For the most part, no, although financial repression is an issue to look out for. There is a new NBER Working Paper by Jens Hilscher, Alon Raviv, and Ricardo Reis which works through the numbers:
We propose and implement a method that provides quantitative estimates of the extent to which higher- than-expected inflation can lower the real value of outstanding government debt. Looking forward, we derive a formula for the debt burden that relies on detailed information about debt maturity and claimholders, and that uses option prices to construct risk-adjusted probability distributions for inflation at different horizons. The estimates suggest that it is unlikely that inflation will lower the US fiscal burden significantly, and that the effect of higher inflation is modest for plausible counterfactuals. If instead inflation is combined with financial repression that ex post extends the maturity of the debt, then the reduction in value can be significant.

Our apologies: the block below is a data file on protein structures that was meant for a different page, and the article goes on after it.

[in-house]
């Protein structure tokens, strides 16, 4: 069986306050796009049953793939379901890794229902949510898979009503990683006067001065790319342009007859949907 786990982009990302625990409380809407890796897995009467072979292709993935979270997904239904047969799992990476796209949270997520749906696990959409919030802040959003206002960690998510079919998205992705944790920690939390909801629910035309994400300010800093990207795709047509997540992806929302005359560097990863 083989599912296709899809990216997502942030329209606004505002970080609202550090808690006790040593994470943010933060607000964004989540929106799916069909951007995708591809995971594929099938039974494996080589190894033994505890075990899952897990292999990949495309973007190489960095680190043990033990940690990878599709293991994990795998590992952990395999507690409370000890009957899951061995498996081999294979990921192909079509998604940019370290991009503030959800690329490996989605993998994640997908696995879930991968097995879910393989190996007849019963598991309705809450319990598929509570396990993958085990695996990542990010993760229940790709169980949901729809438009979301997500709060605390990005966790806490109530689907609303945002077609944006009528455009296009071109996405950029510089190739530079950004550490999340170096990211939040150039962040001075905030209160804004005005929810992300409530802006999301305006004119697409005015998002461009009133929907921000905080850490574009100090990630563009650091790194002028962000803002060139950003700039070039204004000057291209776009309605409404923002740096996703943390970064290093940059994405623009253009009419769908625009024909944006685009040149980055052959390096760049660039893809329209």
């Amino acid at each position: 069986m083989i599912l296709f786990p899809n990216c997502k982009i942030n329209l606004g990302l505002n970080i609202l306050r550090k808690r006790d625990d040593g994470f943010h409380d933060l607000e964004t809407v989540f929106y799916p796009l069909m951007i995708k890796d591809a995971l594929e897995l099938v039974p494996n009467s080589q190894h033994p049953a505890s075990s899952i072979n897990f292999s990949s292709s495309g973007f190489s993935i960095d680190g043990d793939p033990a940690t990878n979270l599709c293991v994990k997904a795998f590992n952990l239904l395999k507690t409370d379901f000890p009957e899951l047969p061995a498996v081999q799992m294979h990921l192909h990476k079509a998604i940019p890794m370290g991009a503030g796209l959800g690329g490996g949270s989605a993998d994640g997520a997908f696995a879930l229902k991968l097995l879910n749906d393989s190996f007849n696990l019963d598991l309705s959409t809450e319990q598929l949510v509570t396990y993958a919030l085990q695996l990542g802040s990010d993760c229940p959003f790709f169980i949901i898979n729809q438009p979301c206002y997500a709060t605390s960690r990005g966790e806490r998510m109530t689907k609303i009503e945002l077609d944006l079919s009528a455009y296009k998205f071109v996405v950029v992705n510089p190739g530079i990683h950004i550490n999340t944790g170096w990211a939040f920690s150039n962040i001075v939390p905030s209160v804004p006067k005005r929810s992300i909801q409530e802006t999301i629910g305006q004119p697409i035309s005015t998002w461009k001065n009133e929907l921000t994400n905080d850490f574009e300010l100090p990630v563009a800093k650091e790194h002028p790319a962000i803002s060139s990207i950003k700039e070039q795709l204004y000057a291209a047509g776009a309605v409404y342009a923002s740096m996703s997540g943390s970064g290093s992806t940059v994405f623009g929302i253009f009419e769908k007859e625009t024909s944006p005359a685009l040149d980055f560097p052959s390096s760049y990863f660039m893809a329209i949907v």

“Financial repression will be a harbinger of inflation” is an underrated sentence. Another is “short-term debt structure is the new gold standard,” as it limits the revenue gains from higher inflation. There are ungated copies of the paper here.